# Prove series is unbounded on any interval

Let $f(x) = x^{-1/2}$ for $x \in (0,1)$ and zero otherwise.

Let $F(x) = \sum 2^{-n} f(x - r_{n})$ where ${r_{n}}$ is an enumeration of rationals.

1) Prove that $F(x)$ is integrable and thus its series is convergent almost everywhere.

(I did this part)

2) Prove that any function $G$, where $G$ agrees with $F$ almost everywhere, is unbounded in any interval.

I'm stuck on part 2.

Thank you for any help

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Does this mean (1) pick any interval and any function $G$ that agrees with $F$ almost everywhere, and prove that $G$ is unbounded in that interval, or (2) prove that no matter which interval it is (it could be any interval) and no matter which function $G$ you pick, that agrees with $F$ almost everywhere (it could be any of them), that function is unbounded on that interval? The word "any" is in some contexts ambiguous, and usually the ambiguity can be avoided by saying "every" instead of "any". I think it's really only mathematicians who habitually use "any" as a synonym of "every". – Michael Hardy Nov 28 '11 at 17:03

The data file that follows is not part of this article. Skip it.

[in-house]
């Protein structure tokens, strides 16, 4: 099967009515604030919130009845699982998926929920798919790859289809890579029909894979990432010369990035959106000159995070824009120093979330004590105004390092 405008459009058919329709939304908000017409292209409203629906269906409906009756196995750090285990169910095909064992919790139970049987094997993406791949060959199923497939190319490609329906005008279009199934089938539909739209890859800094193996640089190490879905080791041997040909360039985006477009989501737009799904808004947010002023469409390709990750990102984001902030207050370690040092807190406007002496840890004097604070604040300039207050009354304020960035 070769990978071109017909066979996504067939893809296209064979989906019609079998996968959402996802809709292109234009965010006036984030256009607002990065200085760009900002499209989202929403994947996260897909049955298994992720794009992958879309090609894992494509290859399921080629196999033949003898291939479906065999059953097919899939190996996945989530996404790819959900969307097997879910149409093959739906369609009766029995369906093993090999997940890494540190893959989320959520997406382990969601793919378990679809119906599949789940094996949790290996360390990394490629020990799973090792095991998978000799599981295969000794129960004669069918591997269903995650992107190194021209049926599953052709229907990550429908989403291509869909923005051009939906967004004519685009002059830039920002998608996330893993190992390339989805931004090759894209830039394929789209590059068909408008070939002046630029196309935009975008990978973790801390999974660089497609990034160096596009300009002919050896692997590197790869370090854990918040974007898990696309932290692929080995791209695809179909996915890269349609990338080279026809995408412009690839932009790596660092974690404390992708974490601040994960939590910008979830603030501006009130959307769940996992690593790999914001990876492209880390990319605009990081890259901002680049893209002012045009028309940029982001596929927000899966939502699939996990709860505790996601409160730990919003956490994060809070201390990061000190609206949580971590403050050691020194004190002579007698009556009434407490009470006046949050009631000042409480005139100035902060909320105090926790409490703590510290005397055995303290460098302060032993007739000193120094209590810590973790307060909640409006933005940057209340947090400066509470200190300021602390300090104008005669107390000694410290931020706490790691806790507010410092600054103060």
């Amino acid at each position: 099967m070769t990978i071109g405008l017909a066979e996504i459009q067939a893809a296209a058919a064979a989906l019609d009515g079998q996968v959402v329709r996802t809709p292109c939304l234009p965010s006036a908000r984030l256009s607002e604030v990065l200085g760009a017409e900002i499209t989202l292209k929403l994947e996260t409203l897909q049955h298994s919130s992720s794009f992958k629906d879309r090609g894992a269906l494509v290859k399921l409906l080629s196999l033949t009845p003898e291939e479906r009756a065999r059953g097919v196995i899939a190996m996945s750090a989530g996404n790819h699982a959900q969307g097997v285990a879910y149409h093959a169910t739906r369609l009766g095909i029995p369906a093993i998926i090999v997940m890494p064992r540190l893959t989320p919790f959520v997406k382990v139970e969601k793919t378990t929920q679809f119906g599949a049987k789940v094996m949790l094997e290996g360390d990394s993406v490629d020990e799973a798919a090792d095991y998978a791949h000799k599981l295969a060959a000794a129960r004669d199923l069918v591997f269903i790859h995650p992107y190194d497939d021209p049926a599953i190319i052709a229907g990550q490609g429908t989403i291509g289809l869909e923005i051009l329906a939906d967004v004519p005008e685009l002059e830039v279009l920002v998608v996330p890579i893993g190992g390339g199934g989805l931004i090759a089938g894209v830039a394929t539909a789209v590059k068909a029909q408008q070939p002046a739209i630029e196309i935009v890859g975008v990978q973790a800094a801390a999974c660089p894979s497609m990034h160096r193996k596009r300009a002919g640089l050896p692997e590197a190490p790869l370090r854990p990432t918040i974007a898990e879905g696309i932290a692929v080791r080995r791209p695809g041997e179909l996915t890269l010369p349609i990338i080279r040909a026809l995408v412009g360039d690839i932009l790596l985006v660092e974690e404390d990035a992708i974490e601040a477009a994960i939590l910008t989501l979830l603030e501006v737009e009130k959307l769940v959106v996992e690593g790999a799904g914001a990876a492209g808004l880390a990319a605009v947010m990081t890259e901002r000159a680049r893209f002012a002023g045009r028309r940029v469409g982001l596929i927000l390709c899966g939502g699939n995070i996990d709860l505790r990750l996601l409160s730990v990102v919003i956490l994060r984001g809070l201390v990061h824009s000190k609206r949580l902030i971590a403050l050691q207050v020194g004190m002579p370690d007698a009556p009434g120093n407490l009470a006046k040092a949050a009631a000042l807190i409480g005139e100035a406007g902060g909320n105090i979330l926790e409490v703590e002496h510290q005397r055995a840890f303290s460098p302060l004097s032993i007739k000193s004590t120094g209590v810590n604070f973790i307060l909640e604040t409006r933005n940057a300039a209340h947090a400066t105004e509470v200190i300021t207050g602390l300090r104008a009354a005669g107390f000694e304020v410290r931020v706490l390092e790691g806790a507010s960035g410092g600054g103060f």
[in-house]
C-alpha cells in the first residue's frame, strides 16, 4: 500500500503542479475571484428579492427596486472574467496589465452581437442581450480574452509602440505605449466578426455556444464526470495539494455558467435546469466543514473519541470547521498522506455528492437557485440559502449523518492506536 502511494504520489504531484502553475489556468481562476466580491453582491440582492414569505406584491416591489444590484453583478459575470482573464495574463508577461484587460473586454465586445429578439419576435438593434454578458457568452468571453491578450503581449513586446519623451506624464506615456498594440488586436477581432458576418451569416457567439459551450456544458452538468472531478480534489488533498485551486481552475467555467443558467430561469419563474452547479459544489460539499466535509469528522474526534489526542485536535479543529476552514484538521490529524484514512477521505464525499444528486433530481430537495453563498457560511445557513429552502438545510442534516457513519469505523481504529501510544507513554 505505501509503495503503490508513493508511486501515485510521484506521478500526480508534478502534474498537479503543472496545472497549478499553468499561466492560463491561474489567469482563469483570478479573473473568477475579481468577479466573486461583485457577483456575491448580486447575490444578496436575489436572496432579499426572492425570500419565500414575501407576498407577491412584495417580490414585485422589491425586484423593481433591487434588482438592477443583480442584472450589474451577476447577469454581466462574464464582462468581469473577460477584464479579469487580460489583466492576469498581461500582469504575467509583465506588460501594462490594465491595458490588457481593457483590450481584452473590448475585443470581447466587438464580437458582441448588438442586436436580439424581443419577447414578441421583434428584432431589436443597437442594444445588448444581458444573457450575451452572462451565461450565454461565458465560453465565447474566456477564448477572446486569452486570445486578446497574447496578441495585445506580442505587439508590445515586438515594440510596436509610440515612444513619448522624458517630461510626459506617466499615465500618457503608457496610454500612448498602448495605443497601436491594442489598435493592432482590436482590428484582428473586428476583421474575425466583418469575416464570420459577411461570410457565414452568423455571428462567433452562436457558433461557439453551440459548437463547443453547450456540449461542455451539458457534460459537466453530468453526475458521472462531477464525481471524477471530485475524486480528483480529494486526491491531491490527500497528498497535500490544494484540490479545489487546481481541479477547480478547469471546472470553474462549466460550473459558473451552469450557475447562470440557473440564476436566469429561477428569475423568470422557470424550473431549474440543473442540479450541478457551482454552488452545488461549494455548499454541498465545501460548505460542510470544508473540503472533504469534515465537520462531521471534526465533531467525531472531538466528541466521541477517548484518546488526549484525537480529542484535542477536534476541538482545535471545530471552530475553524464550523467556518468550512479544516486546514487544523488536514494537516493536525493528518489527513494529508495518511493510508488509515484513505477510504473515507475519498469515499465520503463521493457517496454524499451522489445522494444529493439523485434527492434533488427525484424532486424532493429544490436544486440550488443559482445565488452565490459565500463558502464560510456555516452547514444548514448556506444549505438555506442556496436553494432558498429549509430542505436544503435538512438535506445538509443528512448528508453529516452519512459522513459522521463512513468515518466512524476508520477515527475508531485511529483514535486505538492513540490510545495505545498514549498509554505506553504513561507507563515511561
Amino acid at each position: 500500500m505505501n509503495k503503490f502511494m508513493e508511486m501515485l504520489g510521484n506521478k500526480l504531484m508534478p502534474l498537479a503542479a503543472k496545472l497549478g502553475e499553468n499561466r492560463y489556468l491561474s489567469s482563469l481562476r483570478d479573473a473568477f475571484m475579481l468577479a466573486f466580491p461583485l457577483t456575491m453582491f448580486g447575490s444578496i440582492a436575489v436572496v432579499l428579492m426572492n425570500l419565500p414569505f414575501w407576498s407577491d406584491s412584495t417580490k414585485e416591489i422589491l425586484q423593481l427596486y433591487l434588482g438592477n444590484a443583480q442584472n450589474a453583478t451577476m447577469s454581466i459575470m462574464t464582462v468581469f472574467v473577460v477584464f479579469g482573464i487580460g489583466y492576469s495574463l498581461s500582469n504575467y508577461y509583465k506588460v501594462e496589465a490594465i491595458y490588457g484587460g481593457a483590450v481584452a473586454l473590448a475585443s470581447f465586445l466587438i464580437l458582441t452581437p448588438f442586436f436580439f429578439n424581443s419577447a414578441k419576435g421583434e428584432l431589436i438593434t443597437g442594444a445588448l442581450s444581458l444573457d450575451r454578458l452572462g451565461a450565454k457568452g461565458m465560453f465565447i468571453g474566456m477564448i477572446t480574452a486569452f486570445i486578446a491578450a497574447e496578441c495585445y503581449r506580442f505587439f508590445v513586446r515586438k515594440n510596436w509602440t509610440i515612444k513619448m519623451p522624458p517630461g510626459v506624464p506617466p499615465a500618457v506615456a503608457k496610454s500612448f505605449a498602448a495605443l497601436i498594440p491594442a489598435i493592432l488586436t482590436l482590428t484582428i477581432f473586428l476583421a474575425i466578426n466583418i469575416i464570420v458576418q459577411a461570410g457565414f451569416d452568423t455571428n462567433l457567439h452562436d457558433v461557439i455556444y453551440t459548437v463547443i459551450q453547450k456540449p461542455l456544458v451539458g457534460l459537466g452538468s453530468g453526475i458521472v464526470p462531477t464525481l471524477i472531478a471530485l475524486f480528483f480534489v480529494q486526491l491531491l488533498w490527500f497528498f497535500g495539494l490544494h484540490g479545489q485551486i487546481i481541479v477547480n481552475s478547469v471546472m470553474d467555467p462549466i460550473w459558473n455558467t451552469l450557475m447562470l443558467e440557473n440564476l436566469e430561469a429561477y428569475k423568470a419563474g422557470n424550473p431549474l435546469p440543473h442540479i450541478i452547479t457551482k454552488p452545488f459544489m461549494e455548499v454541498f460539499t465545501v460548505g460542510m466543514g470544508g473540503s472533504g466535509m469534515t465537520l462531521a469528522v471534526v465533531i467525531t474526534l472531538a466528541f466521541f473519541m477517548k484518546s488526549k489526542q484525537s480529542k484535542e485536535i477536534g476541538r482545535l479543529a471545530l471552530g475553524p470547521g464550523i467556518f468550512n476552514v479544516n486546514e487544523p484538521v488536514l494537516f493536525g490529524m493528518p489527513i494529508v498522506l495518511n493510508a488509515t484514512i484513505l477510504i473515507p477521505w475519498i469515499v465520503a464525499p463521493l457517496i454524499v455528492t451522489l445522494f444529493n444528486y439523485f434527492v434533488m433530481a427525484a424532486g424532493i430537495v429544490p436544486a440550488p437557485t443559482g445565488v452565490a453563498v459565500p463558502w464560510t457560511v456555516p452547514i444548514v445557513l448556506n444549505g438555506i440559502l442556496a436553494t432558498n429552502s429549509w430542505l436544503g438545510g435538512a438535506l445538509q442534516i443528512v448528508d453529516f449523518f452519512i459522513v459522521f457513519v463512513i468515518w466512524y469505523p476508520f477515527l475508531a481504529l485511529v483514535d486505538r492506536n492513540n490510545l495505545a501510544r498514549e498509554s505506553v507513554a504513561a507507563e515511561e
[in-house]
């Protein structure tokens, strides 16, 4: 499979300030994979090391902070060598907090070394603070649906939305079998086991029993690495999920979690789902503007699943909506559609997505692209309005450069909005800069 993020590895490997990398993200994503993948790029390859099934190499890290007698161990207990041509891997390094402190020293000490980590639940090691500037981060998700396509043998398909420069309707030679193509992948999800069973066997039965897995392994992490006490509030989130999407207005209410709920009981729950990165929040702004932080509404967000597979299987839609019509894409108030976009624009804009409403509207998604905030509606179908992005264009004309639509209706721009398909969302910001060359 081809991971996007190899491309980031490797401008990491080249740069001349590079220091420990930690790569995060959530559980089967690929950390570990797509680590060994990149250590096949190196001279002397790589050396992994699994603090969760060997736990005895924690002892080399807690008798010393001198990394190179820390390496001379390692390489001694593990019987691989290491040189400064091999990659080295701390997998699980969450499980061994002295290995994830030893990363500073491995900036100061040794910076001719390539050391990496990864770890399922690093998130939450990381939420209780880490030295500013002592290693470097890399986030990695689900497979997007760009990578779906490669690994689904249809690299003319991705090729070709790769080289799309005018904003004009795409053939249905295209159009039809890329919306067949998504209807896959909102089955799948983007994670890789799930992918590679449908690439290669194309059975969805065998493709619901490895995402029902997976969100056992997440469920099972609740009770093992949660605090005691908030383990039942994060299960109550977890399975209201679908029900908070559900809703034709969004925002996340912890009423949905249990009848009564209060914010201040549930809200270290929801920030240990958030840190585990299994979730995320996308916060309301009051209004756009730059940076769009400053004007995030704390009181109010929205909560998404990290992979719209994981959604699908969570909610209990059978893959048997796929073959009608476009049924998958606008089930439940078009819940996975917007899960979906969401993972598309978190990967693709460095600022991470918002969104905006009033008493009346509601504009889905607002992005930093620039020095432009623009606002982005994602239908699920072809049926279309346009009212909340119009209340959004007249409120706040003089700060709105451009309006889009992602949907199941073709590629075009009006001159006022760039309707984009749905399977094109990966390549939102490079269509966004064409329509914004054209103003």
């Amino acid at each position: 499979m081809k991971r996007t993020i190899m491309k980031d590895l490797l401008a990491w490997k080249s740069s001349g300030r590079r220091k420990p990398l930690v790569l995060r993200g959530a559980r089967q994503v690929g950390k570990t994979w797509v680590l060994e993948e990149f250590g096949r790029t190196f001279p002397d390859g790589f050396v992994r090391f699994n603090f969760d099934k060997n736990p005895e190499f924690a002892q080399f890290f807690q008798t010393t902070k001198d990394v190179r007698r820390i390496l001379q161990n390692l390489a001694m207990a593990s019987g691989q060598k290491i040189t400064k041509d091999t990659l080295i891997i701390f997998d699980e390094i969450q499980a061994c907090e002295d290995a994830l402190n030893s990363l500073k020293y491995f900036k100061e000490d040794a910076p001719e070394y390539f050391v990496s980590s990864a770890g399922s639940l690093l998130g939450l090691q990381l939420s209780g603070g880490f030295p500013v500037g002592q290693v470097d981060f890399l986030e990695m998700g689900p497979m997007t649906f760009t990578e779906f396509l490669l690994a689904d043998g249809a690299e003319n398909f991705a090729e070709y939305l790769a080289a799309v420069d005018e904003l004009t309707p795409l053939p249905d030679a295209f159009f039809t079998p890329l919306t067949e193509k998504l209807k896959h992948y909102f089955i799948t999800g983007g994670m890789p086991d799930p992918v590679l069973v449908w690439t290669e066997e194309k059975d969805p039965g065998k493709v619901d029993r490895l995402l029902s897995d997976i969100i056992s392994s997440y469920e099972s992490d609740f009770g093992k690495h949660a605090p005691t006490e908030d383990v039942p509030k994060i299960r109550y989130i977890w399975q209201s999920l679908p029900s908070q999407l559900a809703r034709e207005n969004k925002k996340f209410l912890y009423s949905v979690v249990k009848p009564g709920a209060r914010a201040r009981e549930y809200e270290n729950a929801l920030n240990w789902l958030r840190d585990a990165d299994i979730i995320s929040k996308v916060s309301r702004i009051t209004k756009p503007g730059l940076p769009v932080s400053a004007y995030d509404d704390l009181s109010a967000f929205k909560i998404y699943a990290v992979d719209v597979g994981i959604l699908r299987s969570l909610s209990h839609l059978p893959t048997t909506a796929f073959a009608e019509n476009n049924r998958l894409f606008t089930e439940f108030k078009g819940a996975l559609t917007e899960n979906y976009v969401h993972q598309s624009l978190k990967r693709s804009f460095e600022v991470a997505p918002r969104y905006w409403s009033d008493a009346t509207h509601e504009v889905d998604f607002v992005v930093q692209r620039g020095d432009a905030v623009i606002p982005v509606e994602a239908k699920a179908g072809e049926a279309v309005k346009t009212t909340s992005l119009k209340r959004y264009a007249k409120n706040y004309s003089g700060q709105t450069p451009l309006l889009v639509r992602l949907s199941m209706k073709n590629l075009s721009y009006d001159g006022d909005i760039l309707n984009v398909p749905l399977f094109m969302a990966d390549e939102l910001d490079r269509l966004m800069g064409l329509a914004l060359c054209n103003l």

Well, fix any interval $I$, pick any $r_n$ in the interior of $I$ and use the fact that $F\geqslant2^{-n}f_n$ everywhere, with $f_n:x\mapsto f(x-r_n)$. If one shows that $f_n$ is unbounded on $I$, the proof is over. Can you?

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